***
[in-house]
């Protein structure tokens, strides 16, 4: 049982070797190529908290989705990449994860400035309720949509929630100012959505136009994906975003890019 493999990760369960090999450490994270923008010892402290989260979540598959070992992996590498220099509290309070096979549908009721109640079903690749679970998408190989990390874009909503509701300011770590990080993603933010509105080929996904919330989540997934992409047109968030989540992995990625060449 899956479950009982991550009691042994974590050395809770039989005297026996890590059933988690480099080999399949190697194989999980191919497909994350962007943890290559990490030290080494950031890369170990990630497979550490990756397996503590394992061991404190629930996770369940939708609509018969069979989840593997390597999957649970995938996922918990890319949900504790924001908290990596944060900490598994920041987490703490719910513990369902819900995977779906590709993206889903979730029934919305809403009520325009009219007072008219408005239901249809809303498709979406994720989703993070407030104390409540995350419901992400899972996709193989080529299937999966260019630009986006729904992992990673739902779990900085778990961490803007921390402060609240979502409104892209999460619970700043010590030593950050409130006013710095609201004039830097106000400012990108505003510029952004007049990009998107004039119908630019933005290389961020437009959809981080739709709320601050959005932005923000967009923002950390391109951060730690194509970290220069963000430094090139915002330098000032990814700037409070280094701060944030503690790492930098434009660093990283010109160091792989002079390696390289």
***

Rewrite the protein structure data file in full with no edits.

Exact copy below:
[in-house]
């Protein structure tokens, strides 16, 4: 049982070797190529908290989705990449994860400035309720949509929630100012959505136009994906975003890019 493999990760369960090999450490994270923008010892402290989260979540598959070992992996590498220099509290309070096979549908009721109640079903690749679970998408190989990390874009909503509701300011770590990080993603933010509105080929996904919330989540997934992409047109968030989540992995990625060449 899956479950009982991550009691042994974590050395809770039989005297026996890590059933988690480099080999399949190697194989999980191919497909994350962007943890290559990490030290080494950031890369170990990630497979550490990756397996503590394992061991404190629930996770369940939708609509018969069979989840593997390597999957649970995938996922918990890319949900504790924001908290990596944060900490598994920041987490703490719910513990369902819900995977779906590709993206889903979730029934919305809403009520325009009219007072008219408005239901249809809303498709979406994720989703993070407030104390409540995350419901992400899972996709193989080529299937999966260019630009986006729904992992990673739902779990900085778990961490803007921390402060609240979502409104892209999460619970700043010590030593950050409130006013710095609201004039830097106000400012990108505003510029952004007049990009998107004039119908630019933005290389961020437009959809981080739709709320601050959005932005923000967009923002950390391109951060730690194509970290220069963000430094090139915002330098000032990814700037409070280094701060944030503690790492930098434009660093990283010109160091792989002079390696390289």